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Lyme disease is an infection caused by four bacteria under the Borrelia group. It is a vector-borne illness. This means that humans acquire the bacteria from an insect that the bacteria was residing in. In this particular case, the Ixodes tick is the vector responsible for transmission.
Lyme disease is most common in the USA and Europe since the infected ticks that carry these bacteria live in temperate climates. In these places, it is common to get bitten by these ticks while out on hiking or camping trips in the forest and other grassy places. This means even your backyard can harbor these ticks.
Infected ticks commonly acquire the bacteria from deer and rodents (the preferred hosts of Borrelia) during blood meals required for their growth. They may end up passing it on to humans when taking their next blood meal.
There is currently no evidence that the disease spreads from person-to-person contact such as touching, kissing, and sex or through body fluids like saliva and sputum. However, if you have other symptoms such as cough and cold, this may point to another infection that co-exists with Lyme disease which may be passed from one person to another.
In terms of infections while pregnant, Lyme disease can lead to inflammation of the placenta. While transmission to the baby is possible, it is rare. There is also no evidence of transmission through breastfeeding, although breastfeeding information will be needed by your doctor so they can prescribe an infected mother antibiotics that will not harm the baby.
Although no cases have been reported from blood transfusion, Lyme disease bacteria can live in blood stored for donation. Therefore, if you are a regular blood donor and you develop Lyme disease, you should avoid blood donation until after completing treatment.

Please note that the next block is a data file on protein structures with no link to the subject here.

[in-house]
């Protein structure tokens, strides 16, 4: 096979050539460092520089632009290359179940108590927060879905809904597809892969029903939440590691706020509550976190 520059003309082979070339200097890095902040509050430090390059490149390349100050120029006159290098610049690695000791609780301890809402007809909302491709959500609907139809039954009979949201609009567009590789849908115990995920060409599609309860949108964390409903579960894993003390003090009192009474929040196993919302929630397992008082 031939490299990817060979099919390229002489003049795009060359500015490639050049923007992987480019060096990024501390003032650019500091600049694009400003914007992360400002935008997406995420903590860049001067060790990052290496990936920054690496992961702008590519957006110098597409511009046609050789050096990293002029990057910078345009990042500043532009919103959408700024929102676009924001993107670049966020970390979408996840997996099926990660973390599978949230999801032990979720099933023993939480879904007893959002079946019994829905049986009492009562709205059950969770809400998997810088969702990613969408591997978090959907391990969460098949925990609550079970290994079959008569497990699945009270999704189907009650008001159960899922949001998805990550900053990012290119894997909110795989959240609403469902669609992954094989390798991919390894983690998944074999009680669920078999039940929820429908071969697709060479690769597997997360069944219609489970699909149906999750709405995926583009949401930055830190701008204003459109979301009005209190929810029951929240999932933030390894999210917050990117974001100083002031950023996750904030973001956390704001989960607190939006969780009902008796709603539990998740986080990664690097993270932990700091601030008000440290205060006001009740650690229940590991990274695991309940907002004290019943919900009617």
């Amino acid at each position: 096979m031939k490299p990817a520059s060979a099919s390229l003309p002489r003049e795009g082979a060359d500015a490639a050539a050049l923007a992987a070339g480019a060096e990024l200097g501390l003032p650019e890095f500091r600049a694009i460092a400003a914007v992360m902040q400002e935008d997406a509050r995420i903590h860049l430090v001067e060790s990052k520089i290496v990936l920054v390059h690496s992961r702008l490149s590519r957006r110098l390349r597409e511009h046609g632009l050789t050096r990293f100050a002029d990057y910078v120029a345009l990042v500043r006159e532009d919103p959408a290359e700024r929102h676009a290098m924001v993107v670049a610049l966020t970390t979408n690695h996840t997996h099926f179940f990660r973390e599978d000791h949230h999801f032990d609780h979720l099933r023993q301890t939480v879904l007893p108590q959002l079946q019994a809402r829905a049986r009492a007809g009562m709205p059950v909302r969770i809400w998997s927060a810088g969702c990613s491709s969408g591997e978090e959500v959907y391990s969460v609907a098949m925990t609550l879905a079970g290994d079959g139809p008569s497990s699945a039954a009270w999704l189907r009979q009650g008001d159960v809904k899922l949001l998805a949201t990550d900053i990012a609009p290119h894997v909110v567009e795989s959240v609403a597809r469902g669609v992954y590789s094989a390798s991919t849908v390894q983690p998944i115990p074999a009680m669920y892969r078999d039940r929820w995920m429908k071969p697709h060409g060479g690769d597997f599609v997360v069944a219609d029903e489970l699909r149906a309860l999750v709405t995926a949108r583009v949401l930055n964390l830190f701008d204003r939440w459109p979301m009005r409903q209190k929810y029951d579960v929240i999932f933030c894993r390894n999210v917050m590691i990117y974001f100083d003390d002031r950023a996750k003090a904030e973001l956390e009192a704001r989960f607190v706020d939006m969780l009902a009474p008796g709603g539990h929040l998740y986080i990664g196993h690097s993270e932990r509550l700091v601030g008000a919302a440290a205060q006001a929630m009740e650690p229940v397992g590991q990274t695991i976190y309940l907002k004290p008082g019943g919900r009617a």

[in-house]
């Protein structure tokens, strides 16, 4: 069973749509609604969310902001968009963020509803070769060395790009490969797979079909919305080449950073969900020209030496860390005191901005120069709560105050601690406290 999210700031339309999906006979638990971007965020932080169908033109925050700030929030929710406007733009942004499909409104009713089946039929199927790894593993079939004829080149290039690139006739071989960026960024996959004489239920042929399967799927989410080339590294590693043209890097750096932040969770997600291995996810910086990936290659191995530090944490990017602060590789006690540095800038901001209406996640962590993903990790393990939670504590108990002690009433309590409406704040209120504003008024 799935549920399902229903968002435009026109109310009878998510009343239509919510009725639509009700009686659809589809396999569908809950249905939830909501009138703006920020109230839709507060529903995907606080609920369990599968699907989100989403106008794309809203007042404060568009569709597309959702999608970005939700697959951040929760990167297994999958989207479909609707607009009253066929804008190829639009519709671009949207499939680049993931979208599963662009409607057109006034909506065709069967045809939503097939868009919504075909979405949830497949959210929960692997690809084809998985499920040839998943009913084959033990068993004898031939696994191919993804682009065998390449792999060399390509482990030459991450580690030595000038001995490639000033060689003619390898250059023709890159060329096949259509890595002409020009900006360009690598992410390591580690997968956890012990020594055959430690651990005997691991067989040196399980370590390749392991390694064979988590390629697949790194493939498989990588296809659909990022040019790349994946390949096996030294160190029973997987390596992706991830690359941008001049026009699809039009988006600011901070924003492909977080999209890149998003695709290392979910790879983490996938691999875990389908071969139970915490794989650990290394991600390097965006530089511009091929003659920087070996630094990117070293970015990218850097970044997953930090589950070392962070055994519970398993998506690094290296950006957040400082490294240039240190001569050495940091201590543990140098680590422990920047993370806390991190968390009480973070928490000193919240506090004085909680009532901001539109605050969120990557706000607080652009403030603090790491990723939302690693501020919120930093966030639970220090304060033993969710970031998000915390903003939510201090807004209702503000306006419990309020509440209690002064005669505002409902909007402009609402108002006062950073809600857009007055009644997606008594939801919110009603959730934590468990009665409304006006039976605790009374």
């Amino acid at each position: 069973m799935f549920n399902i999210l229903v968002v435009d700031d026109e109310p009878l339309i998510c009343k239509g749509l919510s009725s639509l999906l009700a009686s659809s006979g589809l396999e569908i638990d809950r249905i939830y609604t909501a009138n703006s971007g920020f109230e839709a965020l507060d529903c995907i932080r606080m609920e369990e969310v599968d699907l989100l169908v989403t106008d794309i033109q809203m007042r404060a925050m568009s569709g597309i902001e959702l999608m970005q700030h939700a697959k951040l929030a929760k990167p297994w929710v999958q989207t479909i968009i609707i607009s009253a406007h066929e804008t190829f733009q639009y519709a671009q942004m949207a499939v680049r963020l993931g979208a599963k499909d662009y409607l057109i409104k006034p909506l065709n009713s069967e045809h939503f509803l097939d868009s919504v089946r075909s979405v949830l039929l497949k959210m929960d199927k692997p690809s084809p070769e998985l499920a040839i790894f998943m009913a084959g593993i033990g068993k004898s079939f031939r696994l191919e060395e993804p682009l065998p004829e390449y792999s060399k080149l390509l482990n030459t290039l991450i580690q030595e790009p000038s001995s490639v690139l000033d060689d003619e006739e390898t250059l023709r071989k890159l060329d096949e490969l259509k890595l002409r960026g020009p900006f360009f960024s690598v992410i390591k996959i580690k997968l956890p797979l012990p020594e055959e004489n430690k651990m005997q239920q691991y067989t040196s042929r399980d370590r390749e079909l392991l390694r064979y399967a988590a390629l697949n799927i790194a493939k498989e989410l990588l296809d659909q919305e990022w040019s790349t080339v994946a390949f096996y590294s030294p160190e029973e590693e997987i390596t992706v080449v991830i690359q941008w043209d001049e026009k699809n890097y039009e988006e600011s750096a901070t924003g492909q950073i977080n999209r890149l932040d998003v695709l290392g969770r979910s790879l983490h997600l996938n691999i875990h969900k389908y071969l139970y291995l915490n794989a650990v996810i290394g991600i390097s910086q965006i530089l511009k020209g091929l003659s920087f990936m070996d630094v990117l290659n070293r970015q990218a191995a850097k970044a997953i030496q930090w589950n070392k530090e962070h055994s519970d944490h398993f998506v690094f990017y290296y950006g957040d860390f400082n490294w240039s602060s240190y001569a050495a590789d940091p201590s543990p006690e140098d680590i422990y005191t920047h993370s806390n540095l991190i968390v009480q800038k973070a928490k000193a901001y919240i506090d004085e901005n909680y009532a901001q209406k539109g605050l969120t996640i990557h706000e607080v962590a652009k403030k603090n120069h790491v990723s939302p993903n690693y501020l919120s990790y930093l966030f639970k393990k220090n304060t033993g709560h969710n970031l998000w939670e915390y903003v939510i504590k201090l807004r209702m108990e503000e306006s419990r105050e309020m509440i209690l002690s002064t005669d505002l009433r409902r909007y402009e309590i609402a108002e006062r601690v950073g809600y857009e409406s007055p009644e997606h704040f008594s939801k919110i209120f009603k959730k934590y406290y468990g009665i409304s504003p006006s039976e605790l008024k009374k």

Patients may develop a rash at the site of the tick bite. It classically looks like a lesion with a target-like shape. This rash is called erythema migrans. It is observed in up to 80% of patients about 3 to 30 days after the tick bite.
Other patients may get erythema, although not in the classic target-like shape. The rash may also be hot to the touch, but is generally painless and non-itchy. As the name suggests, the rash may also migrate to other parts of the body.
Other associated symptoms that appear early in the course of infection include:
Consult with a physician if you have any of these symptoms.
Common Facial Rashes in Babies and How to Address Them at Home
30 days from the tick bite, more severe symptoms involving different body systems may develop. These include:
A visit to the doctor is warranted for correct management since the long-term consequences of Lyme disease can disrupt your quality of life.
Doctors may check your history of activities for possible tick exposure, especially if you live in an area where Ixodes ticks are found. Laboratory testing is used to check if you have developed antibodies to the infection.
Treatment is initiated early in order to prevent a more complicated disease.
Since the cause is a bacteria, treatment consists of a 14 to 21-day regimen of oral antibiotics. The choice of antibiotics depends on patient, provider, and environmental factors. The most common medications used include Doxycycline, Amoxicillin, or Cefuroxime. Intravenous antibiotics are usually not needed unless you develop neurologic symptoms.
The principles of prevention of Lyme disease are similar to any other vector-borne illness: personal protection and vector control.
Personal protection typically involves:
Pet protection is also important since they may harbor ticks which can also bite you. Showering and washing your pet after long periods outdoors may also help. While attempts have been made to control the tick population, as well as to develop a vaccine against Lyme disease, personal protection is still the standard.
People living in the USA and Europe who love the outdoors are prone to tick bites. This may lead to Lyme disease. It is important to keep yourself and your pets adequately protected when going outdoors. Consult with a doctor early if you think you may have Lyme disease, because early treatment can prevent symptoms that will affect your quality of life.
Learn more about Infections from Insects here.
Hello Health Group does not provide medical advice, diagnosis or treatment.
Lyme disease | CDC, https://www.cdc.gov/lyme/index.html
Accessed April 20, 2021
Lyme disease | Mayo Clinic, https://www.mayoclinic.org/diseases-conditions/lyme-disease/ symptoms-causes/syc-20374651
Accessed April 21, 2021
Lyme disease – erythema migrans, https://medlineplus.gov/ency/imagepages/1027.htm
Accessed May 10, 2021
Lyme disease, https://www.nhs.uk/conditions/lyme-disease/
Accessed May 10, 2021